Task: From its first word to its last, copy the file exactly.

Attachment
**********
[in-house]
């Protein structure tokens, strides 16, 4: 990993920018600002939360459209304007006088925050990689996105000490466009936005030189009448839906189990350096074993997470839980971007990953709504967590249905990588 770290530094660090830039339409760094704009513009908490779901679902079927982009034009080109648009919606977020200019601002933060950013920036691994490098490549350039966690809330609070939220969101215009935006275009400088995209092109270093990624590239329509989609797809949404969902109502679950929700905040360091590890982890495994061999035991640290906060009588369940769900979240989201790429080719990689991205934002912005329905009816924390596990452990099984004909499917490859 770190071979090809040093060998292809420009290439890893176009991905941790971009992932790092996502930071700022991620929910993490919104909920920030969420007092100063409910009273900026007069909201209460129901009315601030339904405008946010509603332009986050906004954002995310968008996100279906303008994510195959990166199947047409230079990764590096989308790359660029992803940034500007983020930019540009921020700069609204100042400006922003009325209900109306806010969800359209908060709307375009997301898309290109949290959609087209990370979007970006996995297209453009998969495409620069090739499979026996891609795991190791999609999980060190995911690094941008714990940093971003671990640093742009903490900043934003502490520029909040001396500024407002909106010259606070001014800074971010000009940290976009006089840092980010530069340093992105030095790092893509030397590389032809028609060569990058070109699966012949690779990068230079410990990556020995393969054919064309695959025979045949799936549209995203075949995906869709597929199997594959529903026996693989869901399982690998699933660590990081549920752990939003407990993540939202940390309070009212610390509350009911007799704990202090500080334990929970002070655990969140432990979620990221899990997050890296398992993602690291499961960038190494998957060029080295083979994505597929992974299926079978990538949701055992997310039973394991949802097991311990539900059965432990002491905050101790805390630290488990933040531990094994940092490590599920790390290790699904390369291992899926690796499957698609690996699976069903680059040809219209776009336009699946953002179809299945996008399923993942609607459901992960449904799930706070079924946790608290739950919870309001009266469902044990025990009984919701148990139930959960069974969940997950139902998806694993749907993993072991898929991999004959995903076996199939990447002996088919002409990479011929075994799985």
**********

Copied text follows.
[in-house]
């Protein structure tokens, strides 16, 4: 990993920018600002939360459209304007006088925050990689996105000490466009936005030189009448839906189990350096074993997470839980971007990953709504967590249905990588 770290530094660090830039339409760094704009513009908490779901679902079927982009034009080109648009919606977020200019601002933060950013920036691994490098490549350039966690809330609070939220969101215009935006275009400088995209092109270093990624590239329509989609797809949404969902109502679950929700905040360091590890982890495994061999035991640290906060009588369940769900979240989201790429080719990689991205934002912005329905009816924390596990452990099984004909499917490859 770190071979090809040093060998292809420009290439890893176009991905941790971009992932790092996502930071700022991620929910993490919104909920920030969420007092100063409910009273900026007069909201209460129901009315601030339904405008946010509603332009986050906004954002995310968008996100279906303008994510195959990166199947047409230079990764590096989308790359660029992803940034500007983020930019540009921020700069609204100042400006922003009325209900109306806010969800359209908060709307375009997301898309290109949290959609087209990370979007970006996995297209453009998969495409620069090739499979026996891609795991190791999609999980060190995911690094941008714990940093971003671990640093742009903490900043934003502490520029909040001396500024407002909106010259606070001014800074971010000009940290976009006089840092980010530069340093992105030095790092893509030397590389032809028609060569990058070109699966012949690779990068230079410990990556020995393969054919064309695959025979045949799936549209995203075949995906869709597929199997594959529903026996693989869901399982690998699933660590990081549920752990939003407990993540939202940390309070009212610390509350009911007799704990202090500080334990929970002070655990969140432990979620990221899990997050890296398992993602690291499961960038190494998957060029080295083979994505597929992974299926079978990538949701055992997310039973394991949802097991311990539900059965432990002491905050101790805390630290488990933040531990094994940092490590599920790390290790699904390369291992899926690796499957698609690996699976069903680059040809219209776009336009699946953002179809299945996008399923993942609607459901992960449904799930706070079924946790608290739950919870309001009266469902044990025990009984919701148990139930959960069974969940997950139902998806694993749907993993072991898929991999004959995903076996199939990447002996088919002409990479011929075994799985």